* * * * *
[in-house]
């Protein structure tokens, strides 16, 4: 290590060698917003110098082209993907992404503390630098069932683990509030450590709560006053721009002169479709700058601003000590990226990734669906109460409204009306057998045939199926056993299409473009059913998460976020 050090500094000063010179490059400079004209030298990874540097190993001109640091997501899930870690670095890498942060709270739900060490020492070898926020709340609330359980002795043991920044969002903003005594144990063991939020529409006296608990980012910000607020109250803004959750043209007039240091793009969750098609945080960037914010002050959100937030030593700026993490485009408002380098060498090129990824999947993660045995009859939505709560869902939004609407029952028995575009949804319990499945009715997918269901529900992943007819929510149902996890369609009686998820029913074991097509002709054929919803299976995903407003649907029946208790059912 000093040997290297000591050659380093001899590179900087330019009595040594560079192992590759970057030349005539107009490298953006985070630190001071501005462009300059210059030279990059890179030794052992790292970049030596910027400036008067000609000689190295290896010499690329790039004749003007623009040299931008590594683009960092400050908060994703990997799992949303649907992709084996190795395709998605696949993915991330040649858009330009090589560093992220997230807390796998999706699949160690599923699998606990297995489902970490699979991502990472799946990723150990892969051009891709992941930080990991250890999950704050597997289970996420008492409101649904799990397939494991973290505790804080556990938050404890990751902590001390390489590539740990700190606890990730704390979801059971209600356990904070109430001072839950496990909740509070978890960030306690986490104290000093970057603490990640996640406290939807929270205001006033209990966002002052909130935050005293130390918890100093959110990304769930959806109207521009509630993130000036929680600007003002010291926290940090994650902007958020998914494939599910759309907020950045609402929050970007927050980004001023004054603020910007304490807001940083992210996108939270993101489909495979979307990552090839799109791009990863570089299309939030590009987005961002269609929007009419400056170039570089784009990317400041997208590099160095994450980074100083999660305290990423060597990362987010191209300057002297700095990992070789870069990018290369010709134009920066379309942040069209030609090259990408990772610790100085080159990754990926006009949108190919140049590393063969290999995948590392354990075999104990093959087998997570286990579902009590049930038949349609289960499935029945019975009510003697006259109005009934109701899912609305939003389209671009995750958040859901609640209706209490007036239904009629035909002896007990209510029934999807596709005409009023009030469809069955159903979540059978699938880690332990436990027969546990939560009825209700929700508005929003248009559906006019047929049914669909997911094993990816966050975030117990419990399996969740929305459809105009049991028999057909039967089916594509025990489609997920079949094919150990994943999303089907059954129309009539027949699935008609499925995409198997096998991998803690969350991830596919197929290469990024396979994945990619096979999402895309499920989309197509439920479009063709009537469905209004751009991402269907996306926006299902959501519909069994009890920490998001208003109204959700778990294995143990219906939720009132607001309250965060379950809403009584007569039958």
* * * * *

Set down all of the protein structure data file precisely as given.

[in-house]
């Protein structure tokens, strides 16, 4: 290590060698917003110098082209993907992404503390630098069932683990509030450590709560006053721009002169479709700058601003000590990226990734669906109460409204009306057998045939199926056993299409473009059913998460976020 050090500094000063010179490059400079004209030298990874540097190993001109640091997501899930870690670095890498942060709270739900060490020492070898926020709340609330359980002795043991920044969002903003005594144990063991939020529409006296608990980012910000607020109250803004959750043209007039240091793009969750098609945080960037914010002050959100937030030593700026993490485009408002380098060498090129990824999947993660045995009859939505709560869902939004609407029952028995575009949804319990499945009715997918269901529900992943007819929510149902996890369609009686998820029913074991097509002709054929919803299976995903407003649907029946208790059912 000093040997290297000591050659380093001899590179900087330019009595040594560079192992590759970057030349005539107009490298953006985070630190001071501005462009300059210059030279990059890179030794052992790292970049030596910027400036008067000609000689190295290896010499690329790039004749003007623009040299931008590594683009960092400050908060994703990997799992949303649907992709084996190795395709998605696949993915991330040649858009330009090589560093992220997230807390796998999706699949160690599923699998606990297995489902970490699979991502990472799946990723150990892969051009891709992941930080990991250890999950704050597997289970996420008492409101649904799990397939494991973290505790804080556990938050404890990751902590001390390489590539740990700190606890990730704390979801059971209600356990904070109430001072839950496990909740509070978890960030306690986490104290000093970057603490990640996640406290939807929270205001006033209990966002002052909130935050005293130390918890100093959110990304769930959806109207521009509630993130000036929680600007003002010291926290940090994650902007958020998914494939599910759309907020950045609402929050970007927050980004001023004054603020910007304490807001940083992210996108939270993101489909495979979307990552090839799109791009990863570089299309939030590009987005961002269609929007009419400056170039570089784009990317400041997208590099160095994450980074100083999660305290990423060597990362987010191209300057002297700095990992070789870069990018290369010709134009920066379309942040069209030609090259990408990772610790100085080159990754990926006009949108190919140049590393063969290999995948590392354990075999104990093959087998997570286990579902009590049930038949349609289960499935029945019975009510003697006259109005009934109701899912609305939003389209671009995750958040859901609640209706209490007036239904009629035909002896007990209510029934999807596709005409009023009030469809069955159903979540059978699938880690332990436990027969546990939560009825209700929700508005929003248009559906006019047929049914669909997911094993990816966050975030117990419990399996969740929305459809105009049991028999057909039967089916594509025990489609997920079949094919150990994943999303089907059954129309009539027949699935008609499925995409198997096998991998803690969350991830596919197929290469990024396979994945990619096979999402895309499920989309197509439920479009063709009537469905209004751009991402269907996306926006299902959501519909069994009890920490998001208003109204959700778990294995143990219906939720009132607001309250965060379950809403009584007569039958």